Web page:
US Coins

Market Analysis: ‘World’s Worst Type Set’

Stack’s Bowers Galleries’ presentation of Bill Fivaz’s “World’s Worst Type Set” started with this Poor 1 1837 “Feuchtwanger Cent” that realized $456.

Images courtesy of Stack's Bowers Galleries.

Bill Fivaz spent three decades putting together the “World’s Worst Type Set,” and his collection saw strong prices at Stack’s Bowers Galleries’ Nov. 4 Collectors Choice Online Auction. His goal was to collect type coins in the lowest possible grades.

The first lot was a 1837 Feuchtwanger token graded Poor 1 by Professional Coin Grading Service that brought $456. The issue is listed under private tokens toward the end of the “Red Book.” They represent Lewis Feuchtwanger’s German silver alloy, consisting of nickel, copper and zinc, which he proposed as a substitute for copper in American coins. He made 1-cent and 3-cent pieces of his composition, called “Feuchtwanger cents,” which circulated and were used as a substitute for regular issue coins during coin shortages.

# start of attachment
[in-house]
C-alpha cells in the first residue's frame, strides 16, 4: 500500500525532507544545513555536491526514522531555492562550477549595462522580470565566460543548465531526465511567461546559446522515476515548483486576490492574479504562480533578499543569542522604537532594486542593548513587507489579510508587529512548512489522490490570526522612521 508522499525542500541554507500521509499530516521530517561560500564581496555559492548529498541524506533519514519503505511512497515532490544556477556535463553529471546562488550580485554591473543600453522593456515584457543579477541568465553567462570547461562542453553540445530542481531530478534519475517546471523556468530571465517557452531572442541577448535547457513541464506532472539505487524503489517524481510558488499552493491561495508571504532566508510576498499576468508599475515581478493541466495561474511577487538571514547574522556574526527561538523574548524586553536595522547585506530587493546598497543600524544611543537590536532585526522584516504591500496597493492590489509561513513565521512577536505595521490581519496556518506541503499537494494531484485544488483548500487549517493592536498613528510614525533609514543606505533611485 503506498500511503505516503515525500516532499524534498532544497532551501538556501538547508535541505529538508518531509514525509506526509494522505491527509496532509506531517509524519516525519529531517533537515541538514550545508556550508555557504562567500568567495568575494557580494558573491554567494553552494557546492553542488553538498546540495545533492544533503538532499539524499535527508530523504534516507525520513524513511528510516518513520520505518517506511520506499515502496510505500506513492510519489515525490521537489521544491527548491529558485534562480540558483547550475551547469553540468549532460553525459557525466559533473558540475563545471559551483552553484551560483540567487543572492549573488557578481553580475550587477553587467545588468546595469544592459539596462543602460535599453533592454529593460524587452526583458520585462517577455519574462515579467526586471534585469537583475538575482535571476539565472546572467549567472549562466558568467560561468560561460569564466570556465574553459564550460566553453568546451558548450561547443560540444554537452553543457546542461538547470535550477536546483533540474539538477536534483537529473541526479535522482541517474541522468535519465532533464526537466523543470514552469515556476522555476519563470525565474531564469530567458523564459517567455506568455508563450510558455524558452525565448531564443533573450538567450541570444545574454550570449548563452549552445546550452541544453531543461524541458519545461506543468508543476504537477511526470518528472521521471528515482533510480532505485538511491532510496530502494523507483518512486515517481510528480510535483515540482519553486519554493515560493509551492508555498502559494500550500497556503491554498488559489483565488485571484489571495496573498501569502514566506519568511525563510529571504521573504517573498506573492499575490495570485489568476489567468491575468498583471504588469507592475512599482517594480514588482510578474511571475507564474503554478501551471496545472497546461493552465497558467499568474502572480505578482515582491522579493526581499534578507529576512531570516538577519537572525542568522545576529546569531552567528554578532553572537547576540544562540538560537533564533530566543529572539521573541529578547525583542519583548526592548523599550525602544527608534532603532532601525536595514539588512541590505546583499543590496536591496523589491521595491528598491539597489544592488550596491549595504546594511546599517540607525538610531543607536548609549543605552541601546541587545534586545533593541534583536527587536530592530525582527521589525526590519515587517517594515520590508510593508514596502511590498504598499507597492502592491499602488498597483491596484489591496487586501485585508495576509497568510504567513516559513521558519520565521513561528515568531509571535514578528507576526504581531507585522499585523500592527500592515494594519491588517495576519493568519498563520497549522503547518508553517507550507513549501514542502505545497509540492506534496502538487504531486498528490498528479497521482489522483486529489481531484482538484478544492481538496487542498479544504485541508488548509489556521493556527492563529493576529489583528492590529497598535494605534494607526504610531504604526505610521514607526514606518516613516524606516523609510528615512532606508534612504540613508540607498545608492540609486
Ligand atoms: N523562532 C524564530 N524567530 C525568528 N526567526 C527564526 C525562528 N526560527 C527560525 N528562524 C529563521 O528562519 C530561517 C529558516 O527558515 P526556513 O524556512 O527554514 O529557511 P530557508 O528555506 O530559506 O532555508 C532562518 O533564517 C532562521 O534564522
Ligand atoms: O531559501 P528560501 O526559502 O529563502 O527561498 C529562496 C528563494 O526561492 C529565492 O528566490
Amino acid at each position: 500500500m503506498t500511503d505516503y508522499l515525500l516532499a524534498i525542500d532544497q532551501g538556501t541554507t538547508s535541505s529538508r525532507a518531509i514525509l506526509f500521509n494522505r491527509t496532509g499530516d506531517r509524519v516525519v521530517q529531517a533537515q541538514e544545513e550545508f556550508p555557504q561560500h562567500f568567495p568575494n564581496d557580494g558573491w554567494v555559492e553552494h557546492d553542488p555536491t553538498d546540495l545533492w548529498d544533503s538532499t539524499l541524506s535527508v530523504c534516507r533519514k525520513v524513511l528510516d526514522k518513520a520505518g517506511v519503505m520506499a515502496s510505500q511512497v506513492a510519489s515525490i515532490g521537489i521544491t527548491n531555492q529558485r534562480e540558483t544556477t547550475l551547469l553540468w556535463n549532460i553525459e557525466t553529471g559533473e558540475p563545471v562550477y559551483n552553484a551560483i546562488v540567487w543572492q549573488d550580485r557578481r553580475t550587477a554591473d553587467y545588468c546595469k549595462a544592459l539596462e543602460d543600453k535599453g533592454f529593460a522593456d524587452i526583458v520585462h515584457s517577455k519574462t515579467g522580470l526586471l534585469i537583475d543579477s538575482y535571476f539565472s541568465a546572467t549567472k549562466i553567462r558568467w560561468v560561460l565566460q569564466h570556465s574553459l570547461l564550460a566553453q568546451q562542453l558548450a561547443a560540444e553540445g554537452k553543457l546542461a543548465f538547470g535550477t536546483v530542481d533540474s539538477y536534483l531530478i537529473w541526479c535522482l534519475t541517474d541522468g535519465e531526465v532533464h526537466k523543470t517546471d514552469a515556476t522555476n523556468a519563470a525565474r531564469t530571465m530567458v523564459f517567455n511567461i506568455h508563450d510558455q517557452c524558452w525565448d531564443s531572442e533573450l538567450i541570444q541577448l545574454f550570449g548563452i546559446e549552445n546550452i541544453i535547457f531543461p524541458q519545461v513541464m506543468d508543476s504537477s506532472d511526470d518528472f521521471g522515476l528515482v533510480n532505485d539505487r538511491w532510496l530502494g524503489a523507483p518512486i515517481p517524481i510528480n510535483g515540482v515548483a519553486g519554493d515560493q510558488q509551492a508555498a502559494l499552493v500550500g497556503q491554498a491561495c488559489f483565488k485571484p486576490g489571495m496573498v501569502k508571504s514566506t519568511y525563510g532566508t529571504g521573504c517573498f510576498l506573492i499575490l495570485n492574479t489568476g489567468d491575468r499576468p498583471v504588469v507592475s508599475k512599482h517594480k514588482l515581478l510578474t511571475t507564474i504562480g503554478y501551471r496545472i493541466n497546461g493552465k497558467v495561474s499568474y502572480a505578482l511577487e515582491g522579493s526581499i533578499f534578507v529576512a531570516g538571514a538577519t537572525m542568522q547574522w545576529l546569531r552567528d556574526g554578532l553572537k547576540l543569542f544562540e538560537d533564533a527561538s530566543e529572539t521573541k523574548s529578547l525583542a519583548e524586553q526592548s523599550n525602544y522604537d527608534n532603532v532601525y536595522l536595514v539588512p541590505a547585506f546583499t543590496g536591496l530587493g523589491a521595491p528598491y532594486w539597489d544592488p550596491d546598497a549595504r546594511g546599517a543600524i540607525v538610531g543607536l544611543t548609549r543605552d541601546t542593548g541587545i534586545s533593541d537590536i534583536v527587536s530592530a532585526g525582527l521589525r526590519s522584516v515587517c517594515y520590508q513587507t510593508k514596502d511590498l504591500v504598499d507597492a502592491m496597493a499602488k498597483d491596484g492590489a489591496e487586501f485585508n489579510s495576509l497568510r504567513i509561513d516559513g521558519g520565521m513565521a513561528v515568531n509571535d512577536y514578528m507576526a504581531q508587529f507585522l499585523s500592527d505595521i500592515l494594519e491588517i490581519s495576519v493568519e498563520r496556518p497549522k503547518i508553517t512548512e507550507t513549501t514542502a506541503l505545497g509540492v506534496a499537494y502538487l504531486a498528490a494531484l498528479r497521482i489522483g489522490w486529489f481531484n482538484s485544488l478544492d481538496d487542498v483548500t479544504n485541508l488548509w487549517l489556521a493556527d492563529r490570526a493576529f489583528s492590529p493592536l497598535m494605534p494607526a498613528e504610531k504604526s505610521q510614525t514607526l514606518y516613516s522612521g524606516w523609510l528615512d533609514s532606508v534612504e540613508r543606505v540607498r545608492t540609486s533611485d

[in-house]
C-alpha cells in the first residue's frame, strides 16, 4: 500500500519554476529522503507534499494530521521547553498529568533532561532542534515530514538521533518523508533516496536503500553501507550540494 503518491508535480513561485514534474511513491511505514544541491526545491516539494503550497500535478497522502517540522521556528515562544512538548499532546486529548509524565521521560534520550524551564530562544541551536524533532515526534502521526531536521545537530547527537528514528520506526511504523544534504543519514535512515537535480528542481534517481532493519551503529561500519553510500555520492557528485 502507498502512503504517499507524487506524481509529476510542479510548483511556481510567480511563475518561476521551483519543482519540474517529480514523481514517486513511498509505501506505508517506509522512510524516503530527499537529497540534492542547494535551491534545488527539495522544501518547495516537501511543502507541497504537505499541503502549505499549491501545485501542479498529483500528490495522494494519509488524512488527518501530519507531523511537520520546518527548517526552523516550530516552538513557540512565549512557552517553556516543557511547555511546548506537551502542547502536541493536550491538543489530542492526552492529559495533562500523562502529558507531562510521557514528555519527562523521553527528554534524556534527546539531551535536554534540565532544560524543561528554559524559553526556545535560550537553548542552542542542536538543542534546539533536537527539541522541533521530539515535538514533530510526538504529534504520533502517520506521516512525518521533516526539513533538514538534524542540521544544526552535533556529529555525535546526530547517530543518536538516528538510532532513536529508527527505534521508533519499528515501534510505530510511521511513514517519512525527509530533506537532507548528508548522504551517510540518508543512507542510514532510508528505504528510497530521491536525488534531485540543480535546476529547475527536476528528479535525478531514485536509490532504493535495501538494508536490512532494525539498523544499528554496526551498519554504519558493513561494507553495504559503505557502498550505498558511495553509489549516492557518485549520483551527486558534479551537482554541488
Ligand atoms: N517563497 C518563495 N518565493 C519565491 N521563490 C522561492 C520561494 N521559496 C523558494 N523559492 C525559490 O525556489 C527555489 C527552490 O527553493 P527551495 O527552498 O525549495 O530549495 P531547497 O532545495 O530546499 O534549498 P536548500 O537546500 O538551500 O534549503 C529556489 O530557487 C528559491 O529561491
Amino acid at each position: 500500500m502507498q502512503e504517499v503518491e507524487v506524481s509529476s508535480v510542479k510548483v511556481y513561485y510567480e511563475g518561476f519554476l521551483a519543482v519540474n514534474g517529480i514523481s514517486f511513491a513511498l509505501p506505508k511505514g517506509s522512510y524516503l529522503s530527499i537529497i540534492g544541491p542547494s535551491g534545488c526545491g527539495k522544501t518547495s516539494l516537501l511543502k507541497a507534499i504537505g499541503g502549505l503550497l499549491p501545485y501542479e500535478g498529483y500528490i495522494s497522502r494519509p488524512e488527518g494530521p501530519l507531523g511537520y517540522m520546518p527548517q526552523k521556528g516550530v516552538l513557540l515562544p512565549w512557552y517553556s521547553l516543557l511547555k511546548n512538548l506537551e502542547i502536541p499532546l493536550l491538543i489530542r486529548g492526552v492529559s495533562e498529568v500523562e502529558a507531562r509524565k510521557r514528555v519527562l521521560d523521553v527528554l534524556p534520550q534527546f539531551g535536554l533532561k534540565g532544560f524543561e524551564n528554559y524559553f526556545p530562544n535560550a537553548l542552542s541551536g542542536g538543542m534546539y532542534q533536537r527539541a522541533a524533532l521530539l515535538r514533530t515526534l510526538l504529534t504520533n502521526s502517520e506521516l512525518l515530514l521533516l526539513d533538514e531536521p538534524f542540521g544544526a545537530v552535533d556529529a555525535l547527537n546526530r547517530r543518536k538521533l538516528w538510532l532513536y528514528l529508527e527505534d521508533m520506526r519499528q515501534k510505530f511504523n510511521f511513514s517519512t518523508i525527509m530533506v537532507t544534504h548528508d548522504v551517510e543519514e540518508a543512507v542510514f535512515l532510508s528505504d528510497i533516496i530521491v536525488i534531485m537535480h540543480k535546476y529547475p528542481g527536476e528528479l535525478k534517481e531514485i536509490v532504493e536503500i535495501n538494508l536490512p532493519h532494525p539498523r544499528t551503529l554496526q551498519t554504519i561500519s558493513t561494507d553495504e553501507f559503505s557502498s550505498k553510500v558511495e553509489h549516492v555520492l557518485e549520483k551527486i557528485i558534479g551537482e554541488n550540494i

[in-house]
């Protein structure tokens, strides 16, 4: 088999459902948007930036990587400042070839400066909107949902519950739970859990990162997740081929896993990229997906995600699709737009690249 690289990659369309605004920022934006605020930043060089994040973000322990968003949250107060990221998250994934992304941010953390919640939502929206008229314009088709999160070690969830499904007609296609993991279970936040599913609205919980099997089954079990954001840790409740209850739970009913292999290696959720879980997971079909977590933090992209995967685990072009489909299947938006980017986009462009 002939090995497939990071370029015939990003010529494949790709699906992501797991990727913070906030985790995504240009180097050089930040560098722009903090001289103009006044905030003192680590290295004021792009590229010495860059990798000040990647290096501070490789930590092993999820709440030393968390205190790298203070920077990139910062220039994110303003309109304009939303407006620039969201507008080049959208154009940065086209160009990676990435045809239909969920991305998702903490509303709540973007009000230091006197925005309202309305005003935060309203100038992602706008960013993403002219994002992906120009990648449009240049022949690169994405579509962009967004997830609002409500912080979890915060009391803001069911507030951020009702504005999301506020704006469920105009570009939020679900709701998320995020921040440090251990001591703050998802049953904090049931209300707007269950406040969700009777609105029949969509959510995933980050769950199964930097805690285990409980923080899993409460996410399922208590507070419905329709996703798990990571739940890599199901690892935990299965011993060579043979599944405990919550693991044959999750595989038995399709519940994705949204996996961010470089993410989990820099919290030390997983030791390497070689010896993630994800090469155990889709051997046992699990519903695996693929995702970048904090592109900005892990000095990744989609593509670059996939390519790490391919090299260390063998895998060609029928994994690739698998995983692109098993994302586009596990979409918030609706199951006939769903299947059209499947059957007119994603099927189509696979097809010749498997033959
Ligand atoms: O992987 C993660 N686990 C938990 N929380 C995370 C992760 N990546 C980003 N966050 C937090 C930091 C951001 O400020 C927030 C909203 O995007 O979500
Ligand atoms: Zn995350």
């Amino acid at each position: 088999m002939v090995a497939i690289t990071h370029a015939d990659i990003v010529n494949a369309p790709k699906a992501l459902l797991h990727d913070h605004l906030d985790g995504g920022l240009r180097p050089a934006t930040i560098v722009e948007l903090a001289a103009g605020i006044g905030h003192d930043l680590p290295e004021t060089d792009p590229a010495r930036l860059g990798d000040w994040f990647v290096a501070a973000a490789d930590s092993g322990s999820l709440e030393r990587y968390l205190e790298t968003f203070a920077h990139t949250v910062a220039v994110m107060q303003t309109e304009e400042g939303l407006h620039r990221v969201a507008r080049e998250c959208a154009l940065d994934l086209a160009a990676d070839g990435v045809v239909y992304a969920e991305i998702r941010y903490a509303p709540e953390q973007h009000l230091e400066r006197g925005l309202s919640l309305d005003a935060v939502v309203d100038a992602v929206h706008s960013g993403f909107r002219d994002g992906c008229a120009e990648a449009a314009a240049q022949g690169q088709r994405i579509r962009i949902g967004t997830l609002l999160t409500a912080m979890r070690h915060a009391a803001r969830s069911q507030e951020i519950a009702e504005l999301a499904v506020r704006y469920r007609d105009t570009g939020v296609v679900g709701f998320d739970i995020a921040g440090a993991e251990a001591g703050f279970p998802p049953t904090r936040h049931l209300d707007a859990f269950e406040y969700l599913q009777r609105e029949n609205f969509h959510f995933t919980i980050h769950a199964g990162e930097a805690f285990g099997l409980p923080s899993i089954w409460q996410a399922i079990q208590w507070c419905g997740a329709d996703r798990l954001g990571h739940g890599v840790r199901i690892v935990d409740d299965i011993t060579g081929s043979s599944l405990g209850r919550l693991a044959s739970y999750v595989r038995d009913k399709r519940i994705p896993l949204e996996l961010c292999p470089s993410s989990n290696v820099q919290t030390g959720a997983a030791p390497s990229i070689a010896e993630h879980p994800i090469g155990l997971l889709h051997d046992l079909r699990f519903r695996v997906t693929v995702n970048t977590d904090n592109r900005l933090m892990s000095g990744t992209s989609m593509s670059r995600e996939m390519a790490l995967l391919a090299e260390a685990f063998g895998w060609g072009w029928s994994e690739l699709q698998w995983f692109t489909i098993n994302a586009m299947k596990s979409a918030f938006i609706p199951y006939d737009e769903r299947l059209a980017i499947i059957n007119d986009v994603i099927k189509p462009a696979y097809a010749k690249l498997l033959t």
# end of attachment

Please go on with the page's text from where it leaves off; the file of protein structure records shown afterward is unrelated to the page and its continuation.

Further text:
The obverse of the 1-cent token depicts an eagle grappling with a snake while the reverse has the text FEUCHTWANGER’S COMPOSITION circling the rim with a wreath and ONE CENT in the center. Here, the reverse is worn smooth, but the obverse retains sufficient detail to identify it, and the price was strong, considering typical Very Fine circulated representatives can be found for $150 in online auctions.

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